“Um …. I feel my duty down there was to help people and give them resources and comfort. I feel like it gave me more of an understanding of disasters – how it is for people to lose their homes and it helped me to know what they’re going through emotionally. I feel it gave me a better idea of why I want to do Social Work. I feel this experience kind of helps me fulfill the degree I am going to school for.”
HOST: Hosp says giving is the key.
AMANDA: “The number one thing I do want to do. I want to give people resources. I’m a pretty resourceful people myself and I feel llike my resource is helping people in that aspect and helping them mentally or emotionally. That is what I do want to do. I want to help people.”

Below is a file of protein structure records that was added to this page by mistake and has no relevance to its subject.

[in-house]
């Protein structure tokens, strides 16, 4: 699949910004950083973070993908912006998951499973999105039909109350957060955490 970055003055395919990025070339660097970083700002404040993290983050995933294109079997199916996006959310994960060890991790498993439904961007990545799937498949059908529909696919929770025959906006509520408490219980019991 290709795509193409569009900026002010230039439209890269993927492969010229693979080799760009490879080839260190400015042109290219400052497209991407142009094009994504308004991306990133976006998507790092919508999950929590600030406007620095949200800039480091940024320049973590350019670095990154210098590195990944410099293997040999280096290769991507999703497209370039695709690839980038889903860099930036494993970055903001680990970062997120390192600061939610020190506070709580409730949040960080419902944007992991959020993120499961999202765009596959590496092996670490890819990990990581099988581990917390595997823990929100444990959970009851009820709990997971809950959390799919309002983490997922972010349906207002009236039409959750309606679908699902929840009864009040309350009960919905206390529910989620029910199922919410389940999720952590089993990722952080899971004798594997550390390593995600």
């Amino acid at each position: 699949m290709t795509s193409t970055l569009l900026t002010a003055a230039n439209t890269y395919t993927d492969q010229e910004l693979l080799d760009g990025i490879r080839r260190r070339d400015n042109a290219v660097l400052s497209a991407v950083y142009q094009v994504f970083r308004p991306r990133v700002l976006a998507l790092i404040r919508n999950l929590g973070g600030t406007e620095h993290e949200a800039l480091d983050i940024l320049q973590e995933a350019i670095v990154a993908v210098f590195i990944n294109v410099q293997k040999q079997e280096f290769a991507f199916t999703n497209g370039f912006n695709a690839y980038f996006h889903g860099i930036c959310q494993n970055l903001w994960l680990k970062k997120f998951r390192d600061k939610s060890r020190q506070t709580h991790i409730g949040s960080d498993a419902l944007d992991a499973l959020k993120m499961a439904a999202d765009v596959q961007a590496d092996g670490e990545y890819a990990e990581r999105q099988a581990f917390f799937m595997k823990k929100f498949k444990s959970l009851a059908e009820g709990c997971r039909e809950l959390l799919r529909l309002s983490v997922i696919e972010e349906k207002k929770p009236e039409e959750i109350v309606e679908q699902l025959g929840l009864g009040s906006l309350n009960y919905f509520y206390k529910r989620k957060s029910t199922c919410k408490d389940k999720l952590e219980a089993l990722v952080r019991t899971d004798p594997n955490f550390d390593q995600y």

HOST: Several groups on campus have made efforts to help the victims of the devastating hurricanes this year. Student groups are making efforts. The Teacher Education department has officially adopted Cypress Creek High School in the flooded Houston area.
Darren Fullerton, vice president for student affairs, says MSSU is offering its assistance to Southern students.
MR. FULLERTON: “At this point, we are directing efforts toward Hurricanes Harvey and Irma. We did an initial outreach to our students in South Texas that were impacted by Harvey and
conducted some outreach to those individuals first and then a short time after that Irma hit not only Florida but the Caribbean …. And we had approximately 40 students from various areas in the Caribbean…. And the British Virgin Islands so we’re really working with students from both of those hurricanes.”